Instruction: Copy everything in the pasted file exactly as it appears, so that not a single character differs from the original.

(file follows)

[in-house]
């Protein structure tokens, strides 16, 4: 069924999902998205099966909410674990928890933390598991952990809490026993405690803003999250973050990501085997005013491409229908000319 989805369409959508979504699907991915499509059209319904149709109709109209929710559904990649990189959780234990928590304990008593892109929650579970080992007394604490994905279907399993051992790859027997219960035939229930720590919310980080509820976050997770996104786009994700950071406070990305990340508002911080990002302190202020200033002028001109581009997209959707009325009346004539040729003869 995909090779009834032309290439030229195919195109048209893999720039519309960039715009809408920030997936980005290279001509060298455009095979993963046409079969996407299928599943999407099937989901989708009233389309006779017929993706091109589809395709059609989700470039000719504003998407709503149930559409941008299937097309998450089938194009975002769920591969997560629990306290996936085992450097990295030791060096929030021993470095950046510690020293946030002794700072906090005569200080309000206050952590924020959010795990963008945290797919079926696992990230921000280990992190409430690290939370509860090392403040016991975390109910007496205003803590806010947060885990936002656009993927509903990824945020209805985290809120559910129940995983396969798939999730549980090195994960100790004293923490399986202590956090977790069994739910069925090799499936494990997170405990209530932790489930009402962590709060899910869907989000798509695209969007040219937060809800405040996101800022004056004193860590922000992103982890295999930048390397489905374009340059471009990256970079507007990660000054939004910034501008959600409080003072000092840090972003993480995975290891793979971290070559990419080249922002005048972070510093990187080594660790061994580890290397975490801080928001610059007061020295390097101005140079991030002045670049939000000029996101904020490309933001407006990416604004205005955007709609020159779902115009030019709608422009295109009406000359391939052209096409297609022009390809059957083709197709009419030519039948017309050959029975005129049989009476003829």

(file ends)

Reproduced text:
[in-house]
């Protein structure tokens, strides 16, 4: 069924999902998205099966909410674990928890933390598991952990809490026993405690803003999250973050990501085997005013491409229908000319 989805369409959508979504699907991915499509059209319904149709109709109209929710559904990649990189959780234990928590304990008593892109929650579970080992007394604490994905279907399993051992790859027997219960035939229930720590919310980080509820976050997770996104786009994700950071406070990305990340508002911080990002302190202020200033002028001109581009997209959707009325009346004539040729003869 995909090779009834032309290439030229195919195109048209893999720039519309960039715009809408920030997936980005290279001509060298455009095979993963046409079969996407299928599943999407099937989901989708009233389309006779017929993706091109589809395709059609989700470039000719504003998407709503149930559409941008299937097309998450089938194009975002769920591969997560629990306290996936085992450097990295030791060096929030021993470095950046510690020293946030002794700072906090005569200080309000206050952590924020959010795990963008945290797919079926696992990230921000280990992190409430690290939370509860090392403040016991975390109910007496205003803590806010947060885990936002656009993927509903990824945020209805985290809120559910129940995983396969798939999730549980090195994960100790004293923490399986202590956090977790069994739910069925090799499936494990997170405990209530932790489930009402962590709060899910869907989000798509695209969007040219937060809800405040996101800022004056004193860590922000992103982890295999930048390397489905374009340059471009990256970079507007990660000054939004910034501008959600409080003072000092840090972003993480995975290891793979971290070559990419080249922002005048972070510093990187080594660790061994580890290397975490801080928001610059007061020295390097101005140079991030002045670049939000000029996101904020490309933001407006990416604004205005955007709609020159779902115009030019709608422009295109009406000359391939052209096409297609022009390809059957083709197709009419030519039948017309050959029975005129049989009476003829």